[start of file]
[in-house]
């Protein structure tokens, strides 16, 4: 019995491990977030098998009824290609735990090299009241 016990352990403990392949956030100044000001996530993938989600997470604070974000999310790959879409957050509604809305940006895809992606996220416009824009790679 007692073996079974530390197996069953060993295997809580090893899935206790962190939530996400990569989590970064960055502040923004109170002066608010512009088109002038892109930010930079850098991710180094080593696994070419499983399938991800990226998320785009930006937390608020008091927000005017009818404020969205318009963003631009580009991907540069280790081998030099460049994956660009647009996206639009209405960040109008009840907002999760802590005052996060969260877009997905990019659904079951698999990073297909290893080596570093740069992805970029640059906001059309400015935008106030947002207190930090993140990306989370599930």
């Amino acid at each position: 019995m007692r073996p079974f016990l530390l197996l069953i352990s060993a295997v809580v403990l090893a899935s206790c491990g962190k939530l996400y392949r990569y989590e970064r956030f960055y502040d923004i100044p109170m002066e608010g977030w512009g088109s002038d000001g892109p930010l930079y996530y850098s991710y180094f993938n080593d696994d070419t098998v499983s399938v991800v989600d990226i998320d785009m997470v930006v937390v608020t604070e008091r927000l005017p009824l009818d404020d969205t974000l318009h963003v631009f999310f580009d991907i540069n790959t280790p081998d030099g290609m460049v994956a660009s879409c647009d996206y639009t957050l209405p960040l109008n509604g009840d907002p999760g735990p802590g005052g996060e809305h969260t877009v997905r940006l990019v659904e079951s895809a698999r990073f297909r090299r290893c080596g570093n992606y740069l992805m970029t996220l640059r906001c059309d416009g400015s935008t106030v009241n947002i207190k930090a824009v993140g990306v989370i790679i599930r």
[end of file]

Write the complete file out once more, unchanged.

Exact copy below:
[in-house]
């Protein structure tokens, strides 16, 4: 019995491990977030098998009824290609735990090299009241 016990352990403990392949956030100044000001996530993938989600997470604070974000999310790959879409957050509604809305940006895809992606996220416009824009790679 007692073996079974530390197996069953060993295997809580090893899935206790962190939530996400990569989590970064960055502040923004109170002066608010512009088109002038892109930010930079850098991710180094080593696994070419499983399938991800990226998320785009930006937390608020008091927000005017009818404020969205318009963003631009580009991907540069280790081998030099460049994956660009647009996206639009209405960040109008009840907002999760802590005052996060969260877009997905990019659904079951698999990073297909290893080596570093740069992805970029640059906001059309400015935008106030947002207190930090993140990306989370599930």
């Amino acid at each position: 019995m007692r073996p079974f016990l530390l197996l069953i352990s060993a295997v809580v403990l090893a899935s206790c491990g962190k939530l996400y392949r990569y989590e970064r956030f960055y502040d923004i100044p109170m002066e608010g977030w512009g088109s002038d000001g892109p930010l930079y996530y850098s991710y180094f993938n080593d696994d070419t098998v499983s399938v991800v989600d990226i998320d785009m997470v930006v937390v608020t604070e008091r927000l005017p009824l009818d404020d969205t974000l318009h963003v631009f999310f580009d991907i540069n790959t280790p081998d030099g290609m460049v994956a660009s879409c647009d996206y639009t957050l209405p960040l109008n509604g009840d907002p999760g735990p802590g005052g996060e809305h969260t877009v997905r940006l990019v659904e079951s895809a698999r990073f297909r090299r290893c080596g570093n992606y740069l992805m970029t996220l640059r906001c059309d416009g400015s935008t106030v009241n947002i207190k930090a824009v993140g990306v989370i790679i599930r």